• Steal great ideas -- If you're having trouble inventing a totally new scenario, try borrowing one from other media. Maybe you could recreate Scarface in the Drozana System or pay homage to your favorite comic book.
  • No useless enemies -- Action is one thing, but no one wants to find endless waves of mobs for no good reason. In my first mission, I filled two rooms of a starship interior with enemies, and fighting them would have necessitated ridiculous amounts of carnage. But they were just for show, and the player was supposed to avoid them. If fighting makes sense, throw it in. If it's there to drag out the mission, then cut it.
  • Have fun with the dialogue -- I mentioned the importance of characters already, so I won't belabor the point. Just remember that players will be able to tell when you really get into your characters and when you're just phoning it in.
  • Proofread -- Your writing doesn't have to be spotless or anything, but re-reading your mission can help you catch glaring omissions, silly mistakes or plot points that don't make sense.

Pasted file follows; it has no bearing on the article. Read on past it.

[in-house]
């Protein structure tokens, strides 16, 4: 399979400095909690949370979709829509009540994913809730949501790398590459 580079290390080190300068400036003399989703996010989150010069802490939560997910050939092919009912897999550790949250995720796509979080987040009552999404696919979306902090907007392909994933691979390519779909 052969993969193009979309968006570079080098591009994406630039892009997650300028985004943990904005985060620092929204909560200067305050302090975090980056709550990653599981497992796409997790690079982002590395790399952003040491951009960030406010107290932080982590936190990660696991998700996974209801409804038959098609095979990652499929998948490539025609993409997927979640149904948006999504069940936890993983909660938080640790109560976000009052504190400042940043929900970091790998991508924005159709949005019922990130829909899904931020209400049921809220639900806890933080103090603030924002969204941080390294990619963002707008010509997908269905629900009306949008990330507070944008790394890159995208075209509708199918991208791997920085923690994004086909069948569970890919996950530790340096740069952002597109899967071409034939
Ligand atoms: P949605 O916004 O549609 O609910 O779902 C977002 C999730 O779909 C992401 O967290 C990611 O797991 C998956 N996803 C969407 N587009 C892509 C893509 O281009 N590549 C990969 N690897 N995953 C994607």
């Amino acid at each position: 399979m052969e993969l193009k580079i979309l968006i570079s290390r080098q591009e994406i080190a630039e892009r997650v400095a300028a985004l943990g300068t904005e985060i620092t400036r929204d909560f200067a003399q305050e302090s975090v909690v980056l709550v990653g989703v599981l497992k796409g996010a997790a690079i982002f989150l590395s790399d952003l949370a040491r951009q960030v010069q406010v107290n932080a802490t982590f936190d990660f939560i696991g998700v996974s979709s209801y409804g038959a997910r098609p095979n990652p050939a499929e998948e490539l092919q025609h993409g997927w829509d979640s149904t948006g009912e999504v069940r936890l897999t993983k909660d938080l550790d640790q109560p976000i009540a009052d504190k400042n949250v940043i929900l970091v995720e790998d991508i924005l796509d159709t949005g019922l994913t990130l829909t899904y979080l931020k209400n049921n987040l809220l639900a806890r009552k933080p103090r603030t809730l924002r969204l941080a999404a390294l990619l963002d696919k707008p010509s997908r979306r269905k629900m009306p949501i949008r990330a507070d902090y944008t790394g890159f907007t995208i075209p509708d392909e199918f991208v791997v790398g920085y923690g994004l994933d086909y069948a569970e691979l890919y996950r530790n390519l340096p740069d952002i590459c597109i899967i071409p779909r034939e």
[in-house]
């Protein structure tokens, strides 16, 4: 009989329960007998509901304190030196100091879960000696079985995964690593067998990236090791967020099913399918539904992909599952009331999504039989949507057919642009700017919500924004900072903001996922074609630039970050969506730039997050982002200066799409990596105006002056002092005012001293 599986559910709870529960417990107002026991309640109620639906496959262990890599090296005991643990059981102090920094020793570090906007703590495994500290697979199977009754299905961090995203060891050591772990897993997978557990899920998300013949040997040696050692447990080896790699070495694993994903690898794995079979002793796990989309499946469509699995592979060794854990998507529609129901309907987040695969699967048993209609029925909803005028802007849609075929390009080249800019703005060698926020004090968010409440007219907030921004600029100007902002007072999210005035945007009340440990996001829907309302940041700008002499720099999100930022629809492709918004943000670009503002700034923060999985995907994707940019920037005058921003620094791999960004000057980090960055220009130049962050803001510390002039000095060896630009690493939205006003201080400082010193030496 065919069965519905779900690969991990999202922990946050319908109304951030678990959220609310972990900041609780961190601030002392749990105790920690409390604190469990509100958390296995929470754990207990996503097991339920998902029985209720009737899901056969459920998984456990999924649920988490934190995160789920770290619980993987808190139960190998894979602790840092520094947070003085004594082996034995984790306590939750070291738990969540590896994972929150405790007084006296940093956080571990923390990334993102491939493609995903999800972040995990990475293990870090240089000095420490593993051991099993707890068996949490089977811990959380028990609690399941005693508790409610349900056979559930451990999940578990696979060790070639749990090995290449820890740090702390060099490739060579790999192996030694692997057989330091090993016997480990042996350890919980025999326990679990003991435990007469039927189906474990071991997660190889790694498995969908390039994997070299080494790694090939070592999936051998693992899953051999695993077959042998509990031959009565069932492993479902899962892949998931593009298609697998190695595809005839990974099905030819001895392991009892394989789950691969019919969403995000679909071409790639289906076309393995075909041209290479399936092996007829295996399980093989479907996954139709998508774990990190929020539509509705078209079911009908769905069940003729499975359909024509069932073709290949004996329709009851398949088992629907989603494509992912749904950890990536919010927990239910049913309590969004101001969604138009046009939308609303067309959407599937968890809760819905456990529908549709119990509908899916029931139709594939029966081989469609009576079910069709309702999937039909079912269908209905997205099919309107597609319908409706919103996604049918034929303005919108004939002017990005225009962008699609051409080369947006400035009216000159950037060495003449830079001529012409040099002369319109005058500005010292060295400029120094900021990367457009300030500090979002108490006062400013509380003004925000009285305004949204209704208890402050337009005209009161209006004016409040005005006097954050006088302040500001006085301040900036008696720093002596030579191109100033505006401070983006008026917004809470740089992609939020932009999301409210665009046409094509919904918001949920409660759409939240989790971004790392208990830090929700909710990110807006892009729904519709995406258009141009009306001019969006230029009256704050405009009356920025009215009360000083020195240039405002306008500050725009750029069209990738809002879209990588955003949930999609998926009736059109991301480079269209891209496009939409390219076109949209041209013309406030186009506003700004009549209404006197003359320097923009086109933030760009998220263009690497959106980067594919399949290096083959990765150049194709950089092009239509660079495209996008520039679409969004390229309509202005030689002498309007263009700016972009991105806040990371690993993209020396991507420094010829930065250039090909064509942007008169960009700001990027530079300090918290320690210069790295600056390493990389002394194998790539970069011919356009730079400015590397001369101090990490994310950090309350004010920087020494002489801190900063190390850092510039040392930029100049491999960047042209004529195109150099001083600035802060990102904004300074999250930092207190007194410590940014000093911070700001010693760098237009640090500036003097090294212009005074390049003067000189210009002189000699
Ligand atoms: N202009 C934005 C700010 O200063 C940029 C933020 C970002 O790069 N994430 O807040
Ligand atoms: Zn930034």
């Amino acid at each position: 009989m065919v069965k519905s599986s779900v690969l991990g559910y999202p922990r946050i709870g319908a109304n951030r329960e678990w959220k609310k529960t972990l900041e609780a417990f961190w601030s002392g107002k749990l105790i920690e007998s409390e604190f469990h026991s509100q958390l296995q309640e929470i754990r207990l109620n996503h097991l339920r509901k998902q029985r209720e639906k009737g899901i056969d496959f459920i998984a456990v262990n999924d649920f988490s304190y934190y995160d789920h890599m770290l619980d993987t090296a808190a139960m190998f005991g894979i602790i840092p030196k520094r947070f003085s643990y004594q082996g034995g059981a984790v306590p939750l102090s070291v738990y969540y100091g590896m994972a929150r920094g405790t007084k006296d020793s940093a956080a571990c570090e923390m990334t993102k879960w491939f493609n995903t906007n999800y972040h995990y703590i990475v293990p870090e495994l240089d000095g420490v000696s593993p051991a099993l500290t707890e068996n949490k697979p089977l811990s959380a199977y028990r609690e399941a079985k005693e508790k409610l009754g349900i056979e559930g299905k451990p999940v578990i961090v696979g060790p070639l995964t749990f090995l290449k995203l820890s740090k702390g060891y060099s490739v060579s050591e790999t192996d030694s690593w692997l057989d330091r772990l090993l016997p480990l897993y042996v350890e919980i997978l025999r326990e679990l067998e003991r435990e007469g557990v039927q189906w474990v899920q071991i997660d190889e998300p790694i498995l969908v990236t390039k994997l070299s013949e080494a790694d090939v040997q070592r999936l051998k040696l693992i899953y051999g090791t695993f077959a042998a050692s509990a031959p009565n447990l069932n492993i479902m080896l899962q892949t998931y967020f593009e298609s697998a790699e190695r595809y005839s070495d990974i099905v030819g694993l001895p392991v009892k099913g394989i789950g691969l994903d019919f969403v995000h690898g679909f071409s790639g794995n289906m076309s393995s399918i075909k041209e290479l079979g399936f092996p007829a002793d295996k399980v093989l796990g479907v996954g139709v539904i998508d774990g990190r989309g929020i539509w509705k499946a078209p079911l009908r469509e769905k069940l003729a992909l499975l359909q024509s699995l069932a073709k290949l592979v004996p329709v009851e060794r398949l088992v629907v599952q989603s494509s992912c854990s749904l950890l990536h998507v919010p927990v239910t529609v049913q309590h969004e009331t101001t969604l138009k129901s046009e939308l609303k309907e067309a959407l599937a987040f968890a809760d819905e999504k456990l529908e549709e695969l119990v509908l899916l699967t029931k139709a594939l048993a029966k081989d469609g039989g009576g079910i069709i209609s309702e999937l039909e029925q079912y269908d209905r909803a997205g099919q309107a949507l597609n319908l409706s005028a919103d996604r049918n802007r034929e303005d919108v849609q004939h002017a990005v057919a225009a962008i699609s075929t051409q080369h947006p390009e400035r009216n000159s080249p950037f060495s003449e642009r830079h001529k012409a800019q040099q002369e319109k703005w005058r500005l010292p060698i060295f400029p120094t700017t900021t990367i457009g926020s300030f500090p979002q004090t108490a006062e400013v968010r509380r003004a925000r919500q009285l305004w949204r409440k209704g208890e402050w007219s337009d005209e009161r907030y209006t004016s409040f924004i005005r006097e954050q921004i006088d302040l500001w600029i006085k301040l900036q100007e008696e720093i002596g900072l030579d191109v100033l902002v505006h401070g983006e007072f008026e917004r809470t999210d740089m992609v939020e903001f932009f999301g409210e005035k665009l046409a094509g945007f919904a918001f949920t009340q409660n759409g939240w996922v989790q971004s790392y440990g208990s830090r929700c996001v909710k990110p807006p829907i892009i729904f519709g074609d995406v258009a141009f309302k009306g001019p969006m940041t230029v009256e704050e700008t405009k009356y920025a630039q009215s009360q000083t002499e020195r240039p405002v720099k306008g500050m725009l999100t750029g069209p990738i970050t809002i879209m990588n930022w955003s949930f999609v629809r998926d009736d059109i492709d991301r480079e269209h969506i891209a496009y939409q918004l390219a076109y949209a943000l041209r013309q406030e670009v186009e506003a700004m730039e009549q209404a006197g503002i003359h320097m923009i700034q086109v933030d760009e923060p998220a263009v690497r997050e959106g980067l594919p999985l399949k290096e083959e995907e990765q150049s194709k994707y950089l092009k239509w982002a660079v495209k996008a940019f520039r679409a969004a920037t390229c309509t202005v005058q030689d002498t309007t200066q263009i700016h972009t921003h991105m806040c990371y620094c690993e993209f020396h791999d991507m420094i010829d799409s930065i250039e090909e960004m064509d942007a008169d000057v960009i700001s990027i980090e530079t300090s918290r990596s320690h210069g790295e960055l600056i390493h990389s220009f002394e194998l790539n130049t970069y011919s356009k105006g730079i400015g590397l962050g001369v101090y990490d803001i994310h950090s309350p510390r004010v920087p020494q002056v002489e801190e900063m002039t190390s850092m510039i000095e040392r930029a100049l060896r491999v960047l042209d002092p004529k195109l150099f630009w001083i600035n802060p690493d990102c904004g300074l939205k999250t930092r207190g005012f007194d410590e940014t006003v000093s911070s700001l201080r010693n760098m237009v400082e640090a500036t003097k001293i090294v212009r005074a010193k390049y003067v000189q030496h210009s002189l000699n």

• Make your introduction as clear as possible -- Your mission needs to tell players exactly which system to go to, for one thing. And beyond that, a little information on what the mission will involve is helpful too. Tell fellow players if it's part one of three or whether it involves a lot of fighting.
  • Have fun -- Duh!

Less trustworthy than a Ferengi loan shark and more useless than a neutered Tribble, Ryan Greene beams Captain's Log straight into your mind every Thursday, filling your brainhole with news, opinions and reckless speculation about Star Trek Online. If you have comments, suggestions for the column or insults too creative for Massively's commenting policy, send a transmission to
This article was originally published on Massively.